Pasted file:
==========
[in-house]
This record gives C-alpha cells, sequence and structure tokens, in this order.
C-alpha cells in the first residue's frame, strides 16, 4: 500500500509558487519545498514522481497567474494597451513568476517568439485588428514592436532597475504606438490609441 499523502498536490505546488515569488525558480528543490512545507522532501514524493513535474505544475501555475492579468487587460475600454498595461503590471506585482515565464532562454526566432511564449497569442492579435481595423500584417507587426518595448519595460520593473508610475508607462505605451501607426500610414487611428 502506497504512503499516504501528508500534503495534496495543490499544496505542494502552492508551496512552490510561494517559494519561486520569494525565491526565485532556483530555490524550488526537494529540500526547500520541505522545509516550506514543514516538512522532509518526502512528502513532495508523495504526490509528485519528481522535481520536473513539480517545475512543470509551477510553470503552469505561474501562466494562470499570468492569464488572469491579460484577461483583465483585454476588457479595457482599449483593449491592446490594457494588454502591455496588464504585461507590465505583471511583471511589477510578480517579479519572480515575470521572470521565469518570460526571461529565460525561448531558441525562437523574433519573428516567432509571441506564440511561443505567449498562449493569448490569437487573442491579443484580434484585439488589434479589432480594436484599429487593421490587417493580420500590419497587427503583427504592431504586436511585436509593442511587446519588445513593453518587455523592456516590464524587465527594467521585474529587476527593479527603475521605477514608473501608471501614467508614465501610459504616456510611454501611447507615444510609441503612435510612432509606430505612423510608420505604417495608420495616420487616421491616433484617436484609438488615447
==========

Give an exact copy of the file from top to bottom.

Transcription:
[in-house]
This record gives C-alpha cells, sequence and structure tokens, in this order.
C-alpha cells in the first residue's frame, strides 16, 4: 500500500509558487519545498514522481497567474494597451513568476517568439485588428514592436532597475504606438490609441 499523502498536490505546488515569488525558480528543490512545507522532501514524493513535474505544475501555475492579468487587460475600454498595461503590471506585482515565464532562454526566432511564449497569442492579435481595423500584417507587426518595448519595460520593473508610475508607462505605451501607426500610414487611428 502506497504512503499516504501528508500534503495534496495543490499544496505542494502552492508551496512552490510561494517559494519561486520569494525565491526565485532556483530555490524550488526537494529540500526547500520541505522545509516550506514543514516538512522532509518526502512528502513532495508523495504526490509528485519528481522535481520536473513539480517545475512543470509551477510553470503552469505561474501562466494562470499570468492569464488572469491579460484577461483583465483585454476588457479595457482599449483593449491592446490594457494588454502591455496588464504585461507590465505583471511583471511589477510578480517579479519572480515575470521572470521565469518570460526571461529565460525561448531558441525562437523574433519573428516567432509571441506564440511561443505567449498562449493569448490569437487573442491579443484580434484585439488589434479589432480594436484599429487593421490587417493580420500590419497587427503583427504592431504586436511585436509593442511587446519588445513593453518587455523592456516590464524587465527594467521585474529587476527593479527603475521605477514608473501608471501614467508614465501610459504616456510611454501611447507615444510609441503612435510612432509606430505612423510608420505604417495608420495616420487616421491616433484617436484609438488615447